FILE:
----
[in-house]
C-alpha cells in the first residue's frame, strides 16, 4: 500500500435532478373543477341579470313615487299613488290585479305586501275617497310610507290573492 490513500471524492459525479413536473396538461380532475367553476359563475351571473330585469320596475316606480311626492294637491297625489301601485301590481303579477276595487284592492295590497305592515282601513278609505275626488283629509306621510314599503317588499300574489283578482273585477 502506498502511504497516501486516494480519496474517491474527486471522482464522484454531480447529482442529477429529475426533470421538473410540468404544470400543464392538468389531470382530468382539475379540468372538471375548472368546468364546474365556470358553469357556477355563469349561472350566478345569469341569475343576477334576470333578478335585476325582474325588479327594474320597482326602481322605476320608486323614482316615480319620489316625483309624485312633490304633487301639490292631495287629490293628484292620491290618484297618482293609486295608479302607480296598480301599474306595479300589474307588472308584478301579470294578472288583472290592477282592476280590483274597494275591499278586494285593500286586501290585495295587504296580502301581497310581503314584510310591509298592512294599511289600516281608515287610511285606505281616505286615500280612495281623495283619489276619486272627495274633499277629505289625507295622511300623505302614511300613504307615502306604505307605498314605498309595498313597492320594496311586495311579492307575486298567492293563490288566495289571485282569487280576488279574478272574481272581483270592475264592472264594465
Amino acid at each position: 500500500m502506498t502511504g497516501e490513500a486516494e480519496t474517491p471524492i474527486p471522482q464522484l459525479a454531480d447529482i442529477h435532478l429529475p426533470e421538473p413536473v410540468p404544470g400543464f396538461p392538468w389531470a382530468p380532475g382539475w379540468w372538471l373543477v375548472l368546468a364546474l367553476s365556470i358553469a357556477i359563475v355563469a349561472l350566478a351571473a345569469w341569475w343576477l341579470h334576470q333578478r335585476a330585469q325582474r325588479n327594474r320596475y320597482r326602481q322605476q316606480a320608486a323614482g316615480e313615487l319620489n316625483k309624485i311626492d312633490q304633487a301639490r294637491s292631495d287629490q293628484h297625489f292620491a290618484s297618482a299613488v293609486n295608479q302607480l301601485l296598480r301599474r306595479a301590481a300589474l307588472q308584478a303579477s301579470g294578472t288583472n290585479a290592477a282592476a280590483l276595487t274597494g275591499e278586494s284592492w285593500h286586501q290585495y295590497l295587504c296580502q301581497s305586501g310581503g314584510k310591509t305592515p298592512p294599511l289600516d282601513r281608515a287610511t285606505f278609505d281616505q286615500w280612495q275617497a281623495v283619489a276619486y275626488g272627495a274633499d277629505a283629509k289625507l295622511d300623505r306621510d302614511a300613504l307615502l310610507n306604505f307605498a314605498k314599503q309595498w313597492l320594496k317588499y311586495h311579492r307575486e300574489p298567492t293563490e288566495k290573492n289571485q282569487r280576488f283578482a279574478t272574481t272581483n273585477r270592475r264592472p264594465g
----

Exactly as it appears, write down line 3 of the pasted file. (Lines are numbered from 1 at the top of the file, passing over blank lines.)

Amino acid at each position: 500500500m502506498t502511504g497516501e490513500a486516494e480519496t474517491p471524492i474527486p471522482q464522484l459525479a454531480d447529482i442529477h435532478l429529475p426533470e421538473p413536473v410540468p404544470g400543464f396538461p392538468w389531470a382530468p380532475g382539475w379540468w372538471l373543477v375548472l368546468a364546474l367553476s365556470i358553469a357556477i359563475v355563469a349561472l350566478a351571473a345569469w341569475w343576477l341579470h334576470q333578478r335585476a330585469q325582474r325588479n327594474r320596475y320597482r326602481q322605476q316606480a320608486a323614482g316615480e313615487l319620489n316625483k309624485i311626492d312633490q304633487a301639490r294637491s292631495d287629490q293628484h297625489f292620491a290618484s297618482a299613488v293609486n295608479q302607480l301601485l296598480r301599474r306595479a301590481a300589474l307588472q308584478a303579477s301579470g294578472t288583472n290585479a290592477a282592476a280590483l276595487t274597494g275591499e278586494s284592492w285593500h286586501q290585495y295590497l295587504c296580502q301581497s305586501g310581503g314584510k310591509t305592515p298592512p294599511l289600516d282601513r281608515a287610511t285606505f278609505d281616505q286615500w280612495q275617497a281623495v283619489a276619486y275626488g272627495a274633499d277629505a283629509k289625507l295622511d300623505r306621510d302614511a300613504l307615502l310610507n306604505f307605498a314605498k314599503q309595498w313597492l320594496k317588499y311586495h311579492r307575486e300574489p298567492t293563490e288566495k290573492n289571485q282569487r280576488f283578482a279574478t272574481t272581483n273585477r270592475r264592472p264594465g